This is What Powerful Professional Learning Looks Like

In the midst of everything else we have currently going at Modern Learners, recently I was lucky enough to set aside time to sit in on one day of the exceptional professional learning program that runs at one of our local schools here in Melbourne.

It’s the start of the school year here in Australia, and most schools schedule one or two days of professional learning for all faculty before students return. In this case, the two days were set up as an off-site retreat at a small resort a couple of hours from the school.

We have written about this school before, Princes Hill Primary (Elementary), a public school of around 500 students in an inner suburb of the city, so I was interested in checking back and seeing how the school was progressing, two and a half years on.

Princes Hill runs an inquiry-based program for students 5 ot 12 years old, and late last year you may have been fortunate enough to hear details of their work in the Inquiry Workshop we ran in the ChangeLeaders Community with one of school’s Deputy Principals, Keith McNeill.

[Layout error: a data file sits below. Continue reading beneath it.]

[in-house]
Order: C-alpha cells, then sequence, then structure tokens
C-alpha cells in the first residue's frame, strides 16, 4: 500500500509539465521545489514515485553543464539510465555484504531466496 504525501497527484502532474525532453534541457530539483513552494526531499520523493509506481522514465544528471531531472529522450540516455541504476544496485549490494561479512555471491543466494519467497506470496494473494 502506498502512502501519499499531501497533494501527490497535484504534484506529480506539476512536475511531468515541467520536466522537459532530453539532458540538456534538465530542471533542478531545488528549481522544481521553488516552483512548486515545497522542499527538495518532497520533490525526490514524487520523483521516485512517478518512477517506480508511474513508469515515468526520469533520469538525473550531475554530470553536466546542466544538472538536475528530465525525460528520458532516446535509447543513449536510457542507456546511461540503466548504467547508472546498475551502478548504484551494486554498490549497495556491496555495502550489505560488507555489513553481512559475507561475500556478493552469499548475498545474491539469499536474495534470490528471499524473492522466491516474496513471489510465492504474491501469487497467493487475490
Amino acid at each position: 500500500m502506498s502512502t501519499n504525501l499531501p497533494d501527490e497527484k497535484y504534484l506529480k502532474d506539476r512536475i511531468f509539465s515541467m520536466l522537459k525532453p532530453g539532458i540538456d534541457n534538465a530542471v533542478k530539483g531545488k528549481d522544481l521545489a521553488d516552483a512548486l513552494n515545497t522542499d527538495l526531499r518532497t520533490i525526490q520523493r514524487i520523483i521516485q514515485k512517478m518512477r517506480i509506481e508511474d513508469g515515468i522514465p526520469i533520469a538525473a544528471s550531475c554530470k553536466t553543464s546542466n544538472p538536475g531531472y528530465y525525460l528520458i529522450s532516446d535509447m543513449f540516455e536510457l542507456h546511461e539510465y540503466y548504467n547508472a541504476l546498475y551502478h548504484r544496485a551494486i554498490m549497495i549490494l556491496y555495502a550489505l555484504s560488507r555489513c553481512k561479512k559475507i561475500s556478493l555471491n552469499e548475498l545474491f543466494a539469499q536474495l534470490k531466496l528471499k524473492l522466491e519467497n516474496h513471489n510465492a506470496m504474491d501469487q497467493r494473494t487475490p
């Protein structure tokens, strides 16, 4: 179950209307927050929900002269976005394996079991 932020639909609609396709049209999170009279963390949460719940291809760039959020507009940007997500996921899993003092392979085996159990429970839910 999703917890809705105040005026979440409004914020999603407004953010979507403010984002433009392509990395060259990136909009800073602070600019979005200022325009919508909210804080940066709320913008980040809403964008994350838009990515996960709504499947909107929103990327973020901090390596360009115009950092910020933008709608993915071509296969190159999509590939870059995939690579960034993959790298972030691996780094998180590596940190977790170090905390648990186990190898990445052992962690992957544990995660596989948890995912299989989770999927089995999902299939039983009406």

For me, one of the best parts of the day was that having the luxury of being a participant rather than a workshop leader or speaker, and so I was able to make some detailed observations of how professional learning that supports an inquiry-based program was structured across the school, across the year. Here are some of my observations.

Both days of the retreat were focused on the school’s Principles of Learning, and the implications they had for the school’s programs for the next twelve months. The agenda simply said “2018 Princes Hill Primary School Collective Inquiry: A Community of Learners Developing an Evolving Community of Practice.” Everyone certainly knew what to expect.

The day opened with a discussion around the school’s philosophical and pedagogical framework, which had been developed over several years,  which led to deeper conversations about how they could best represent the Principles of Learning to parents, new staff and the wider community. While their website complied with Department guidelines, they agreed it didn’t tell the school’s real story.